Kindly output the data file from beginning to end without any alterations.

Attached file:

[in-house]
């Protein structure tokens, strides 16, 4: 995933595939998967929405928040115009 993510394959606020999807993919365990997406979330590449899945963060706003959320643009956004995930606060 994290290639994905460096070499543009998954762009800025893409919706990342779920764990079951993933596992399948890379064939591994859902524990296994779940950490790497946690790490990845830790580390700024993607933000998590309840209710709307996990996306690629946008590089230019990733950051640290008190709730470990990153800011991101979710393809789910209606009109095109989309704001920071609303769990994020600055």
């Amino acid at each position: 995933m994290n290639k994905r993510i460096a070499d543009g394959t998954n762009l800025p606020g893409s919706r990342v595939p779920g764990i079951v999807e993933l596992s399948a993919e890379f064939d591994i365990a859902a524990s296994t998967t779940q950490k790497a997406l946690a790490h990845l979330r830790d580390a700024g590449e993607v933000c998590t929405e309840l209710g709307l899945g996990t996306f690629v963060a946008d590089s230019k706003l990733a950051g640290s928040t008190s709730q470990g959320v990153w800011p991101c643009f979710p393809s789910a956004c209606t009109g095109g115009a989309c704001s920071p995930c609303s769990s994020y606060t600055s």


[in-house]
């Protein structure tokens, strides 16, 4: 995933595939998967929405928040115009 993510394959606020999807993919365990997406979330590449899945963060706003959320643009956004995930606060 994290290639994905460096070499543009998954762009800025893409919706990342779920764990079951993933596992399948890379064939591994859902524990296994779940950490790497946690790490990845830790580390700024993607933000998590309840209710709307996990996306690629946008590089230019990733950051640290008190709730470990990153800011991101979710393809789910209606009109095109989309704001920071609303769990994020600055």
């Amino acid at each position: 995933m994290n290639k994905r993510i460096a070499d543009g394959t998954n762009l800025p606020g893409s919706r990342v595939p779920g764990i079951v999807e993933l596992s399948a993919e890379f064939d591994i365990a859902a524990s296994t998967t779940q950490k790497a997406l946690a790490h990845l979330r830790d580390a700024g590449e993607v933000c998590t929405e309840l209710g709307l899945g996990t996306f690629v963060a946008d590089s230019k706003l990733a950051g640290s928040t008190s709730q470990g959320v990153w800011p991101c643009f979710p393809s789910a956004c209606t009109g095109g115009a989309c704001s920071p995930c609303s769990s994020y606060t600055s």